It is classified into numerous genres targeting diverse broad and niche audiences. Anime is a diverse art form with distinctive production methods and techniques that have been adapted over time in response to emergent technologies, it consists of an ideal story-telling mechanism, combining graphic art, characterization and other forms of imaginative and individualistic techniques. The production of anime focuses less on the animation of movement and more on the realism of settings as well as the use of camera effects, including panning and angle shots. Being hand-drawn, anime is separated from reality by a crucial gap of fiction that provides an ideal path for escapism that audiences can immerse themselves into with relative ease. Diverse art styles are used and character proportions and features can be quite varied, including characteristically large emotive or realistically sized eyes; the anime industry consists of over 430 production studios, including major names like Studio Ghibli and Toei Animation.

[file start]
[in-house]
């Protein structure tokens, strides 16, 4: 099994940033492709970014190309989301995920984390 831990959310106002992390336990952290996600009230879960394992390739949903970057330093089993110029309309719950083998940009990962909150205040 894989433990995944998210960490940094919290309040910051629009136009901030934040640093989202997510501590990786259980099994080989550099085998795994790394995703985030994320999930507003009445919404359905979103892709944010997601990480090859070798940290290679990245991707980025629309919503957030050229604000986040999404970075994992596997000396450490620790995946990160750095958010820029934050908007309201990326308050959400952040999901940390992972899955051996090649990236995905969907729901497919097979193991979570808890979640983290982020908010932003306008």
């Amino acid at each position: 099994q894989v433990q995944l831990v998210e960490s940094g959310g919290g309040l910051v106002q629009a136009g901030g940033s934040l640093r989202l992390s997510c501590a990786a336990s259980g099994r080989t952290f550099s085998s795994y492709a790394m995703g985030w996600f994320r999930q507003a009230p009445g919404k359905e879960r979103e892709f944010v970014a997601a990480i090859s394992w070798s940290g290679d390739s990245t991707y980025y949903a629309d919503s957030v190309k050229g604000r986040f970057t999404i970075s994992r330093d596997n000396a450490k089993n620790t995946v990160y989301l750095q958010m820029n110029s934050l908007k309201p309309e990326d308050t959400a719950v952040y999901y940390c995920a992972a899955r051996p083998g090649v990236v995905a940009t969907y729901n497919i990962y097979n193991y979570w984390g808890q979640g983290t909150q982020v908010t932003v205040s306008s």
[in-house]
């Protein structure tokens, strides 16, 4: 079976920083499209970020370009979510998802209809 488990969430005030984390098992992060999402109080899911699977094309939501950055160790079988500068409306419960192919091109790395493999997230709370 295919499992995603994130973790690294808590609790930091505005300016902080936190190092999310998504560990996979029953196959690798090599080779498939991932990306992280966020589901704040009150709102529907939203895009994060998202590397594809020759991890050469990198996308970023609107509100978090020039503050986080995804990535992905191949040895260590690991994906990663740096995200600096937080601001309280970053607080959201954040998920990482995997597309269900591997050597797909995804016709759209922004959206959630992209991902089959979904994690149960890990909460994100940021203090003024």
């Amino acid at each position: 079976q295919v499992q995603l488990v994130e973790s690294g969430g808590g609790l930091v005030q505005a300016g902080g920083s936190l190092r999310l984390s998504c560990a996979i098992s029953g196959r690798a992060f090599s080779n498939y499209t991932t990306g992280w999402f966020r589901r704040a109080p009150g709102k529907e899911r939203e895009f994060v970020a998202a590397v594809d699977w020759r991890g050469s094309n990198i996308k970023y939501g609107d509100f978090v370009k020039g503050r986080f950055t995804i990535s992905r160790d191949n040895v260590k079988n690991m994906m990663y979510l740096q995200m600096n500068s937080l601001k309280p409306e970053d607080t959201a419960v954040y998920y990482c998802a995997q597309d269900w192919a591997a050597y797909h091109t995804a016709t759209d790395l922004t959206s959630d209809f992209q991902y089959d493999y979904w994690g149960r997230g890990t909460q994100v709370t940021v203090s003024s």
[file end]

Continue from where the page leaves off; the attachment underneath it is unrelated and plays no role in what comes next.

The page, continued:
Despite comprising only a fraction of Japan's domestic film market, anime makes up a majority of Japanese DVD sales. It has seen international success after the rise of English-dubbed programming; this rise in international popularity has resulted in non-Japanese productions using the anime art style. Whether these works are anime-influenced animation or proper anime is a subject for debate amongst fans. Japanese anime accounts for 60% of the world's animated cartoon television shows, as of 2016. Anime is an art form animation, that includes all genres found in cinema, but it can be mistakenly classified as a genre. In Japanese, the term anime is used as a blanket term to refer to all forms of animation from around the world. In English, anime is more restrictively used to denote a "Japanese-style animated film or television entertainment" or as "a style of animation created in Japan"; the etymology of the word anime is disputed. The English term "animation" is written in Japanese katakana as アニメーション and is アニメ in its shortened form.